Wednesday, January 19, 2011

The King's Quiche

The folks at Cook's Illustrated have done it again.  Their recipe for Deep-Dish Quiche Lorraine is marvelous. The only problem is that you'll have to cancel all your plans for one whole day to make it.  Seriously.  The crust alone takes 4 hours to make if you follow their instructions to the letter.



The only reason I had time to follow this recipe is that my youngest son was sick and we were home the whole day.

If you have a life, I recommend buying a deep-dish pre-made pie crust and 'blind-baking' it according to the package directions.  (That means that you bake the crust alone, usually covered in foil and filled with pie weights.) Then, make the custard according to the instructions below (skip to step 7.)  It's the custard that makes this quiche great.  But, you must bake it in a deep dish, or else it will be dry.

I'm including the pastry recipe below, for you over-achiever types.  Or just in case you want to impress someone.  It really is a very good savory pie crust and not hard to make.  The other thought I have is that you could make the pie crust one day, and bake the custard the next.

You'll find that you have extra custard. I poured the extra into small ramekins and baked them for 30 minutes.  They make a good after-school snack.

Also, this recipe is easily made vegetarian by substituting mushrooms for the bacon.




Deep-Dish Quiche Lorraine
Serves 8
From Cooks Illustrated, July 2010

INGREDIENTS
Pastry Dough
1 3/4 cups (8 3/4 ounces) unbleached all-purpose flour, plus more for work surface
1/2 teaspoon salt
12 tablespoons unsalted butter (1 1/2 sticks), cold, cut into 1/2-inch cubes and frozen 10 minutes
3 tablespoons sour cream
1/4 cup ice water
1  large egg white, lightly beaten

Custard Filling
8 ounces bacon , preferably thick-cut, cut crosswise into 1/4-inch pieces
2 medium onions , chopped fine (about 2 cups)
1 1/2 tablespoons cornstarch
1 1/2 cups whole milk
8 large eggs plus 1 large yolk
1 1/2 cups heavy cream
1/2 teaspoon table salt
1/4 teaspoon ground black pepper
1/8 teaspoon grated nutmeg
1/8 teaspoon cayenne
6 ounces Gruyère cheese, shredded (about 1 1/2 cups)

INSTRUCTIONS
1. FOR THE DOUGH: Process flour and salt together in food processor until combined, about 3 seconds. Add butter and pulse until butter is size of large peas, about ten 1-second pulses.

2. Mix sour cream and ¼ cup ice water in small bowl until combined. Add half sour cream mixture to flour mixture; pulse for three 1-second pulses. Repeat with remaining sour cream mixture. Pinch dough with fingers; if dough is floury, dry, and does not hold together, add 1 to 2 tablespoons ice water and process until dough forms large clumps and no dry flour remains, three to five 1-second pulses.

3. Turn dough out onto work surface and flatten into 6-inch disk; cover disk in plastic wrap and refrigerate until firm but not hard, 1 to 2 hours, before rolling. (Dough can be refrigerated for up to 24 hours.)

4. Line your extra-deep (at least 2") pie dish with a circle of parchment paper.  Spray sides of the dish lightly with nonstick cooking spray.

5. Roll out disk of dough on generously floured work surface to 15-inch circle (about ¼ inch thick). Roll dough loosely around rolling pin and unroll into cake pan. Working around circumference, ease dough into pan by gently lifting edge of dough with 1 hand while pressing into pan bottom with other. Trim any dough that extends more than 1 inch over edge of pan. Refrigerate dough-lined pan until firm, about 30 minutes, and then freeze for 20 minutes.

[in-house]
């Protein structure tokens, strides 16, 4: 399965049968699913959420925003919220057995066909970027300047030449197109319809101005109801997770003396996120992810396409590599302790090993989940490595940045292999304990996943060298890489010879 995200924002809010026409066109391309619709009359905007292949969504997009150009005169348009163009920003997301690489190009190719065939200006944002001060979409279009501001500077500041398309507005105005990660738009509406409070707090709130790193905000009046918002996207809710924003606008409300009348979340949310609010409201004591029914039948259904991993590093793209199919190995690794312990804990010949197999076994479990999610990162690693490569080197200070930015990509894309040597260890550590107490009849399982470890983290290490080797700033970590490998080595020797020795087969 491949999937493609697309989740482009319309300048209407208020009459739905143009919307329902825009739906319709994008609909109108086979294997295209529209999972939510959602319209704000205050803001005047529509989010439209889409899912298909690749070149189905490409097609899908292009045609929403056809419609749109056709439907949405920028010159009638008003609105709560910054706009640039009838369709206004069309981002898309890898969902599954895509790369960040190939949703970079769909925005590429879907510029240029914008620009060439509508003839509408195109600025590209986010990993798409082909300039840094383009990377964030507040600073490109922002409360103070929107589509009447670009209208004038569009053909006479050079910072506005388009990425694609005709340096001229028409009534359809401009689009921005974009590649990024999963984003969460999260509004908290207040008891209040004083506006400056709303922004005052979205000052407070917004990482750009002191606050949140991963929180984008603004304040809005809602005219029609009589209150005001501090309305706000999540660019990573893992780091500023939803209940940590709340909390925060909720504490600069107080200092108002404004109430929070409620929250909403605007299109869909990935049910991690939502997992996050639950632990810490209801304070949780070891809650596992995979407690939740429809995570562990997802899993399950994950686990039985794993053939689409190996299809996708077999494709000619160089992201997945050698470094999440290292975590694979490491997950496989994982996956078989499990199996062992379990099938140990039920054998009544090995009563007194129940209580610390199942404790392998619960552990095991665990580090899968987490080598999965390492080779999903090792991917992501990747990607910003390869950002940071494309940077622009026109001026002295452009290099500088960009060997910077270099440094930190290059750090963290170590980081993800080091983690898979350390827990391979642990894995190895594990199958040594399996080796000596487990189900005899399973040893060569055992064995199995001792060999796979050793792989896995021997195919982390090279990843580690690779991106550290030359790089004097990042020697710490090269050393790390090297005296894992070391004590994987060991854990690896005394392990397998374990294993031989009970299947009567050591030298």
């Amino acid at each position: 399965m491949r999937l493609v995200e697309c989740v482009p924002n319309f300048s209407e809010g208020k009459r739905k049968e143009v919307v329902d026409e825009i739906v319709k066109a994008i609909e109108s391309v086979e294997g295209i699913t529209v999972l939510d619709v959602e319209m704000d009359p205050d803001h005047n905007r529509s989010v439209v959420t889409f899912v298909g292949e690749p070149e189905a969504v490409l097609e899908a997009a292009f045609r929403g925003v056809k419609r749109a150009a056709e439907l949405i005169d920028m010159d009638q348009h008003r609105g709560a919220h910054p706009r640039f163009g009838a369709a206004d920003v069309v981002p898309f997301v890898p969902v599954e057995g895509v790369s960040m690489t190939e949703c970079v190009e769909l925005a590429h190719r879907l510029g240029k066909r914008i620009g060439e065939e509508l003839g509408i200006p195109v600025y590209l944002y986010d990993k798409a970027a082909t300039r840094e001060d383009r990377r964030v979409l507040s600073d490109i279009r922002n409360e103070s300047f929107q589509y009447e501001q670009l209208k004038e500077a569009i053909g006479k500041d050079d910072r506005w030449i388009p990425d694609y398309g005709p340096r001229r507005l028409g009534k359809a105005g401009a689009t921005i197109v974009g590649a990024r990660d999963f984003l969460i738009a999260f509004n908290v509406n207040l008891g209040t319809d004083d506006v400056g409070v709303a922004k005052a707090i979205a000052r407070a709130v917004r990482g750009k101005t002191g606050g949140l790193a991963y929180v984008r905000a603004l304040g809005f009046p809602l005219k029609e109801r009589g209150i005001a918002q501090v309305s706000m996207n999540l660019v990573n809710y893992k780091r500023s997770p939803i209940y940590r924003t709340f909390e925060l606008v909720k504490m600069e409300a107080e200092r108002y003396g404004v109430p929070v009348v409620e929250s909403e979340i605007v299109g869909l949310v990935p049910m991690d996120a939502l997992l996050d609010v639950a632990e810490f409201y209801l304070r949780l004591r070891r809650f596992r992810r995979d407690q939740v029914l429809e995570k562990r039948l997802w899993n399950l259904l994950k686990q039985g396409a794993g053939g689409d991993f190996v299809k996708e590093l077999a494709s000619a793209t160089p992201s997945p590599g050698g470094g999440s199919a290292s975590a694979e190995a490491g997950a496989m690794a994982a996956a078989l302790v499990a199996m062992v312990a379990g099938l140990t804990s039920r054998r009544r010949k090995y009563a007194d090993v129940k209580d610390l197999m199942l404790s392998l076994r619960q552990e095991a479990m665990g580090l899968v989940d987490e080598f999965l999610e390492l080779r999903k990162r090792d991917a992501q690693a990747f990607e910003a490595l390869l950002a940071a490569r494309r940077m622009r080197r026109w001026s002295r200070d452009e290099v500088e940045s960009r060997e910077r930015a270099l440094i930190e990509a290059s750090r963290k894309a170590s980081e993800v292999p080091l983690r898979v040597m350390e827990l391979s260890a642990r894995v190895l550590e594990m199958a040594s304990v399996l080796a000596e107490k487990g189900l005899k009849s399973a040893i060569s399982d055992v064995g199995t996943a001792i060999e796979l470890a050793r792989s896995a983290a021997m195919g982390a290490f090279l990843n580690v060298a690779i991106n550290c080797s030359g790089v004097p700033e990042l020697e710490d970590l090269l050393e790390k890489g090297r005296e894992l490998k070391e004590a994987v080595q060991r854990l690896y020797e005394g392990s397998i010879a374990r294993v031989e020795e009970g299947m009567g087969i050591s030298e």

6. Adjust oven rack to lower-middle position and heat oven to 375 degrees. Line dough with parchment or foil and fill completely with pie weights or dried beans, gently pressing weights into corners of shell. Bake on rimmed baking sheet until exposed edges of dough are beginning to brown but bottom is still light in color, 30 to 40 minutes. Carefully remove parchment and pie weights. (Now, the original recipe calls for a second baking of the crust for 20 minutes to brown the bottom, but I would skip that as it makes the crust too crisp).  Remove shell from oven and brush interior with egg white. Set aside while preparing filling. Reduce oven temperature to 350 degrees.


7. FOR THE CUSTARD: Cook bacon in 12-inch skillet over medium heat until crisp, 8 to 12 minutes. Transfer to paper towel-lined plate and discard all but 2 tablespoons bacon fat from skillet. Return to medium heat, add onions, and cook, stirring frequently, until softened and lightly browned, about 12 minutes. Set onions aside to cool slightly.

8. Place cornstarch in large bowl; add 3 tablespoons milk and whisk to dissolve cornstarch. Whisk in remaining milk, eggs, yolk, cream, salt, pepper, nutmeg, and cayenne until mixture is smooth.

9. Scatter onions, bacon, and Gruyère evenly over crust. Gently pour custard mixture over filling. Using fork, push filling ingredients down into custard and drag gently through custard to dislodge air bubbles. Gently tap pan on countertop to dislodge any remaining air bubbles.

10. Bake at 350 until top of quiche is lightly browned, toothpick inserted into center comes out clean, and center registers 170 degrees on instant-read thermometer, 1 to 1 1/4 hours. Transfer to wire rack and let stand until cool to touch, about 2 hours.

11. When ready to serve, use sharp paring knife to remove any crust that extends beyond edge of pan. Lift foil overhang from sides of pan and remove quiche from pan; gently slide thin-bladed spatula between quiche and foil to loosen, then slide quiche onto serving plate. Cut into wedges and serve.

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